Digimorph, An NSF Digital Library at UT Austin, Texas
help
DigiMorph
Browse the Library by:
 Scientific Names
 Common Names
 What's New ?
 What's Popular?
Learn More
Overview Pages
A Production of

Crocodylus johnstoni, Australian Freshwater Crocodile
Dr. Christopher Brochu - University of Iowa, Iowa City
Crocodylus johnstoni
Click for help
skull
Click for more information

Texas Memorial Museum (TMM M-6807)

Image processing: Dr. Ted Macrini
Publication Date: 12 Jul 2002

ITIS TNS Google MSN

Crocodylus johnstoni, the Australian freshwater crocodile, is one of two species of crocodile that occurs in Australia. The other, C. porosus (the saltwater crocodile), is the largest living crocodylian and one of the world's most dangerous vertebrates. The freshwater crocodile occurs further inland than its larger relative, and although they both share an aggressive nature, the freshwater crocodile is less of a threat to human life. Crocodylus johnstoni rarely exceeds three meters in total length.

Crocodylus johnstoni

The evolutionary history of Crocodylus (the "true crocodiles") is poorly understood. The name has been applied to a wide variety of fossils dating back as early as the Cretaceous (> 65 million years ago), but based on phylogenetic analysis of molecular and morphological data, Crocodylus first appeared within the last 20 million years. Within that time it invaded the world's tropics, from the westernmost Pacific to the Greater Antilles and Mexico. Relationships among living species are undergoing study, and it appears that C. johnstoni is part of a group of species native to the Indian and Pacific Oceans.

Crocodylus johnstoni is one of three species of Crocodylus with a relatively slender snout. The others are C. intermedius (the Orinoco crocodile of Venezuela) and C. cataphractus (the African sharp-nosed crocodile). Extreme cases of long-snoutedness are thought to reflect an adaptation to catching fish, but both C. johnstoni and C. intermedius will eat whatever they can swallow, including fish, arthropods, and small mammals.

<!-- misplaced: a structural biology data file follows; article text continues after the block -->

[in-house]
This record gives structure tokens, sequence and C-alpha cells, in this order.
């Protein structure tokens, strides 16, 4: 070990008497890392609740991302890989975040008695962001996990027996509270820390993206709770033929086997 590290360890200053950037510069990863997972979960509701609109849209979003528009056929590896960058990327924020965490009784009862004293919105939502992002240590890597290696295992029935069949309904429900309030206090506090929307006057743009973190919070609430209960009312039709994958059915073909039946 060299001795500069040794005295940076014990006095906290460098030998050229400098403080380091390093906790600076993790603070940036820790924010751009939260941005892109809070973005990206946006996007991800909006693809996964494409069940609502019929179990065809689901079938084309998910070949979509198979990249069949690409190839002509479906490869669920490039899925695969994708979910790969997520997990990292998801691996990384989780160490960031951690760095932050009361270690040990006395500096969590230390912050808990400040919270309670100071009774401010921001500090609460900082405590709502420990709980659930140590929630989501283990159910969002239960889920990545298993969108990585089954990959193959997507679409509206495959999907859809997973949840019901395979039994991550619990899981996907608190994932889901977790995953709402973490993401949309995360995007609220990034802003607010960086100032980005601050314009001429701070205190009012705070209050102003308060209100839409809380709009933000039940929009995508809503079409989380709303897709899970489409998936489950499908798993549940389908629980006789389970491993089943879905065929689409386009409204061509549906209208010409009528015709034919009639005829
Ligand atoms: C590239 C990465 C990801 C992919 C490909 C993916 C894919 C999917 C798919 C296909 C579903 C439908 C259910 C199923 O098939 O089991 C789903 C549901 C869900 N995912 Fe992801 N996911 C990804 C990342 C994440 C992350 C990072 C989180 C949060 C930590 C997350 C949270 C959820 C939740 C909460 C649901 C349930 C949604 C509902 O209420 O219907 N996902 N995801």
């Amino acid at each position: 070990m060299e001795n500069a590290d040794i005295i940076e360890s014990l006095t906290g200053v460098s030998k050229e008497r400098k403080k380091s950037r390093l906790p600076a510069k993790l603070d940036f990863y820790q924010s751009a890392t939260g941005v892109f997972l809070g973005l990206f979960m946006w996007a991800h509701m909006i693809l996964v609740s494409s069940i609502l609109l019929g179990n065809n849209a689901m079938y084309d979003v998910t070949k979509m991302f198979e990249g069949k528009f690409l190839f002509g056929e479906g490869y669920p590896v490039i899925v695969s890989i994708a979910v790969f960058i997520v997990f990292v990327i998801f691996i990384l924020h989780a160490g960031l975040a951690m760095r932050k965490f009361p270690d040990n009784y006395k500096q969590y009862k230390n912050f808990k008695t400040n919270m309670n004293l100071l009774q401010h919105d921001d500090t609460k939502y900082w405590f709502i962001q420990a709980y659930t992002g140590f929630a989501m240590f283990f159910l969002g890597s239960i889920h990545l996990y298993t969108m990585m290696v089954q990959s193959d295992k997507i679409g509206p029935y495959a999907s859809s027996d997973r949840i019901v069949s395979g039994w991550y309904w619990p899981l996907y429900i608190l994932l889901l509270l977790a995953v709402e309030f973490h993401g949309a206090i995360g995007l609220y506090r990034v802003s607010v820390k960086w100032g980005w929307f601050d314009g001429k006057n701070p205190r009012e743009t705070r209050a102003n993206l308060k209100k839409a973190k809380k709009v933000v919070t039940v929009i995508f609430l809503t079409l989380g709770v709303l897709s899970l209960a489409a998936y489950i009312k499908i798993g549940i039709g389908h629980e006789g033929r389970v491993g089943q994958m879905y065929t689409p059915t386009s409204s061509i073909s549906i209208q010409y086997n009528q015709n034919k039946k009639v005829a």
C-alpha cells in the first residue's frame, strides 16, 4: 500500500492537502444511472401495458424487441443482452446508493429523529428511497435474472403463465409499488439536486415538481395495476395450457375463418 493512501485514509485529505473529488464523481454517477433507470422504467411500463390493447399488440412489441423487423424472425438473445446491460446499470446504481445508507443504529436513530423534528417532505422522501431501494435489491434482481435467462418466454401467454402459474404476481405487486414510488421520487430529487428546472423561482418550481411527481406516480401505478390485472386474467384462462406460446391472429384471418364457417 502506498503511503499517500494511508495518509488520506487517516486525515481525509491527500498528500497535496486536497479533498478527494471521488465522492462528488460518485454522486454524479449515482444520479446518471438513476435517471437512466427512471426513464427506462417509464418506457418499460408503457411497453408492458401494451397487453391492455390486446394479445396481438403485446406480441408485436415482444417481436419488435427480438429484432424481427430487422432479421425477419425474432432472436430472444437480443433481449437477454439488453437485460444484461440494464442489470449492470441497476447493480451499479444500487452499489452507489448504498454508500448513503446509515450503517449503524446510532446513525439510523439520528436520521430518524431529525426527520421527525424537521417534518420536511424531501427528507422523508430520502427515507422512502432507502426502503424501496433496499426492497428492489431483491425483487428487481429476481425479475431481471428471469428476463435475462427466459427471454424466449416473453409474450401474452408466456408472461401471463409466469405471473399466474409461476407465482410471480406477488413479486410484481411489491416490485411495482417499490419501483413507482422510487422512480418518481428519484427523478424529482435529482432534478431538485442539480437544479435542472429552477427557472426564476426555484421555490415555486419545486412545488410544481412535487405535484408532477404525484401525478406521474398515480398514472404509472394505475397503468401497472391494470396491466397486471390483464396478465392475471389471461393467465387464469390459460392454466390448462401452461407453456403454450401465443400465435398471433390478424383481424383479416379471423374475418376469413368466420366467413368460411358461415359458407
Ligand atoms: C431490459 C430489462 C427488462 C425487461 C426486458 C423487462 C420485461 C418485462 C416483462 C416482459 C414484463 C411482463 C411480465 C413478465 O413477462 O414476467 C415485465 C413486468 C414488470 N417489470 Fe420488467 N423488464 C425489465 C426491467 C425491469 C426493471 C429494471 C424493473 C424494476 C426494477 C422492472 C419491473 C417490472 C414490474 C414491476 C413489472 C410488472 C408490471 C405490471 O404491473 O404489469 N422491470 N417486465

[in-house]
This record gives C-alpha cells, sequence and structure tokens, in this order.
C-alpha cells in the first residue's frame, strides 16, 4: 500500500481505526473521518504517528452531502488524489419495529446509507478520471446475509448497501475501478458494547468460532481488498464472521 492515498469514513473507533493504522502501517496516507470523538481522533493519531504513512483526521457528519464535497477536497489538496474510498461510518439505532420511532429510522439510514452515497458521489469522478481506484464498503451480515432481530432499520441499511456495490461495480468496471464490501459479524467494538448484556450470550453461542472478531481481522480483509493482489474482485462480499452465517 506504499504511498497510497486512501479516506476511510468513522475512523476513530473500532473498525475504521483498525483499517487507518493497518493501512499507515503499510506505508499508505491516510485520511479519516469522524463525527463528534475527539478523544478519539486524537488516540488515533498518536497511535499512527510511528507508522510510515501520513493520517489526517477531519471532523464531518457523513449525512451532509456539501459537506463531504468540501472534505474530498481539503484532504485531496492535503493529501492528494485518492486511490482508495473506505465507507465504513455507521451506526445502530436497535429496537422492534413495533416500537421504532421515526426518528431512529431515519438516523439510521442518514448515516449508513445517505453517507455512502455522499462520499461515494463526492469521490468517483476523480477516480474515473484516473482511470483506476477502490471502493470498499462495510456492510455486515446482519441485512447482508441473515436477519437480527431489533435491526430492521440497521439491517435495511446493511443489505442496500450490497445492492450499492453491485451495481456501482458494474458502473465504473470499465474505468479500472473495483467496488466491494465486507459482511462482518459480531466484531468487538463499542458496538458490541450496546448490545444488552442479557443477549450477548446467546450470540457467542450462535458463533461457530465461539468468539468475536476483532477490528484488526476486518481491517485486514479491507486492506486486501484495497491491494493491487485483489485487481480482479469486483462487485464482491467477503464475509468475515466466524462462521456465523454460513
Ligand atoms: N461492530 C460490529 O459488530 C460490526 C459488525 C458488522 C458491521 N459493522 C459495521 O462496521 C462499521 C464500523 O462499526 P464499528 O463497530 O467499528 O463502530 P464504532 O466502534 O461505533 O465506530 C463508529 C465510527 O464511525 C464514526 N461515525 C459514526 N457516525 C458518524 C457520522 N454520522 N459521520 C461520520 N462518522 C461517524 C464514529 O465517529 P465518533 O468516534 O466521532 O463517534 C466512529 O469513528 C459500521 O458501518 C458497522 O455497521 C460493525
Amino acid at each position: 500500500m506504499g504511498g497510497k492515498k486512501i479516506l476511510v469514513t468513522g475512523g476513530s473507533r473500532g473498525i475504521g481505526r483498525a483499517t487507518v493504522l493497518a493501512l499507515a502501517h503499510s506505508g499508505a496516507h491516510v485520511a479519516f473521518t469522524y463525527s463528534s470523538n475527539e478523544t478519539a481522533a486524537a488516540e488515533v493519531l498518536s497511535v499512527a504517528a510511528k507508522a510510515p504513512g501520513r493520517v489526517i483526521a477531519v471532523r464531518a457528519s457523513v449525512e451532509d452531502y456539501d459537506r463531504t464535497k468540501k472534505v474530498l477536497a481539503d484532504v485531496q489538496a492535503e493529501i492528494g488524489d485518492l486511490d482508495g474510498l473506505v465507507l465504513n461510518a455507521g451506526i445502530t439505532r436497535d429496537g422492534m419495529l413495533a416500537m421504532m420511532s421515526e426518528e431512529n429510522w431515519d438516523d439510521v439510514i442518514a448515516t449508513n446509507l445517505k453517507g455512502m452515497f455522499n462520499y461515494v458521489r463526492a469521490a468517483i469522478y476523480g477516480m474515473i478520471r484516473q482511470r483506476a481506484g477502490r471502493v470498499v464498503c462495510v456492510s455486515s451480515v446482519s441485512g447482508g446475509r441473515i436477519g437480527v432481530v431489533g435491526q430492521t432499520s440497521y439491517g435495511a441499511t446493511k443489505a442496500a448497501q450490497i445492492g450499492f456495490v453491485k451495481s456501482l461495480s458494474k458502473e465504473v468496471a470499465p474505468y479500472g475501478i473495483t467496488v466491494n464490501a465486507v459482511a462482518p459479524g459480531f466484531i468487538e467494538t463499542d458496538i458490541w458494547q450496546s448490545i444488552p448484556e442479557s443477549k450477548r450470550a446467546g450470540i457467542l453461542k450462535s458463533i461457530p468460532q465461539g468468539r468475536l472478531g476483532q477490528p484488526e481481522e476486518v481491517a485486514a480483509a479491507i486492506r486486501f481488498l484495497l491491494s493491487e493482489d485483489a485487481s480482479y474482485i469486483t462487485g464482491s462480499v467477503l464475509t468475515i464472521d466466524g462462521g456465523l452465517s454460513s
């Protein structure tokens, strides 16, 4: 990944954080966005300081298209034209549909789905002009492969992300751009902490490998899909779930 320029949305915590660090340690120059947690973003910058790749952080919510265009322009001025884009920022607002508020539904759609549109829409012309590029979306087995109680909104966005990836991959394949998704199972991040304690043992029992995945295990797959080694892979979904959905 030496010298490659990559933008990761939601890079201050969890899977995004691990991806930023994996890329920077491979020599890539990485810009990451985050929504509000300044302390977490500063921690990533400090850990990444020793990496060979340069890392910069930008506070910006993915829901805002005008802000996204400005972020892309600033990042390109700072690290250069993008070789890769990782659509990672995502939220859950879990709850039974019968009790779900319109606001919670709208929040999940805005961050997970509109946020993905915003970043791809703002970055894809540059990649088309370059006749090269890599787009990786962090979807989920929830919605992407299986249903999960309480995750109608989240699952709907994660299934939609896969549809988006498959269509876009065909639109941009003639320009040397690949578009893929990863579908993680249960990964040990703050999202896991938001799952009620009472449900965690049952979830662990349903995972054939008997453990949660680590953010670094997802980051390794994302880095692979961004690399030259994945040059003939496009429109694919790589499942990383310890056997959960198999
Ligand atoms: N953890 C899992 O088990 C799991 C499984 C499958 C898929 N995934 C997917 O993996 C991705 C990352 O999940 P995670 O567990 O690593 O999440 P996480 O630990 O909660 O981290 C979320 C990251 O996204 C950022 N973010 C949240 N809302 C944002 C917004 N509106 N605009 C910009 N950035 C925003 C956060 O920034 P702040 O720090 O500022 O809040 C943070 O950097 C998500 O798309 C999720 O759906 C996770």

About the Species

This specimen was raised in captivity and died in 1989 at the Northern Territory Crocodile Farms Pty. Ltd., Northern Territory, Australia. It was obtained by the Vertebrate Paleontology Laboratory of the Texas Memorial Museum of Science and History by exchange with Dirk Megirian of the Museums and Art Galleries of the Northern Territory. The individual measured 830 mm in total length, and 440 mm in snout-vent length.

About this Specimen

The specimen was made available to Scientific Measurement Systems, Inc. for scanning by Dr. Chris Brochu of the University of Iowa and Drs. Wann Langston and Timothy Rowe of the Department of Geological Sciences, The University of Texas at Austin. Funding for scanning was provided by a 1995 NSF Dissertation Improvement Grant to Dr. Brochu. The skull was scanned along the coronal axis for a total of 771 slices, each slice 0.223 mm thick, with an interslice spacing of 0.223 mm.

About the
Scan

Literature

Brochu, C. A. 2000. Phylogenetic relationships and divergence timing of Crocodylus based on morphology and the fossil record. Copeia 2000:657-673.

Brochu, C. A. 2001. Congruence between physiology, phylogenetics, and the fossil record on crocodylian historical biogeography, pp. 9-28. In G. Grigg, F. Seebacher, and C. E. Franklin (eds.), Crocodilian Biology and Evolution. Surrey Beatty and Sons, Sydney.

Brochu, C. A. 2003. Phylogenetic approaches toward crocodylian history. Annual Review of Earth and Planetary Sciences 31:357-397.

Brochu, C. A., and L. D. Densmore. 2001. Crocodile phylogenetics: A review of current progress, pp. 3-8. In G. Grigg, F. Seebacher, and C. E. Franklin (eds.), Crocodilian Biology and Evolution. Surrey Beatty and Sons, Sydney.

Ross, C. A. (ed.) 1989. Crocodiles and Alligators. Facts on File, New York. 240 pp.

Ross, J. P. 1998. Crocodiles - Status Survey and Conservation Action Plan. International Union for the Conservation of Nature, Gland, Switzerland. 96 pp.

Webb, G. J. W., and S. C. Manolis. 1989. Crocodiles of Australia. Reed Books Pty Ltd., Frenchs Forest, NSW Australia. 160 pp.

White, P. S., and L. D. Densmore. 2001. DNA sequence alignments and data analysis methods: Their effect on the recovery of crocodylian relationships, pp. 29-37. In G. Grigg, F. Seebacher, and C. E. Franklin (eds.), Crocodilian Biology and Evolution. Surrey Beatty and Sons, Sydney.

Willis, P. M. A. 1997. Review of fossil crocodilians from Australia. Australian Zoologist 30:287-98.


Links

Crocodylus johnstoni on Crocodilians: Natural History & Conservation

Crocodylus johnstoni page by Dr. Adam Britton on Kingsnake.com

Crocodylus johnstoni on The Animal Diversity Web (The University of Michigan Museum of Zoology)

Hear the calls of Crocodylus johnstoni and other crocodilians at Crocodile Talk

Literature
& Links

None available.

Additional
Imagery

To cite this page: Dr. Christopher Brochu, 2002, "Crocodylus johnstoni" (On-line), Digital Morphology. Accessed October 21, 2014 at http://digimorph.org/specimens/Crocodylus_johnstoni/.

©2002 - UTCT/DigiMorph Funding by NSF
Hits=24544. Comments to info@digimorph.org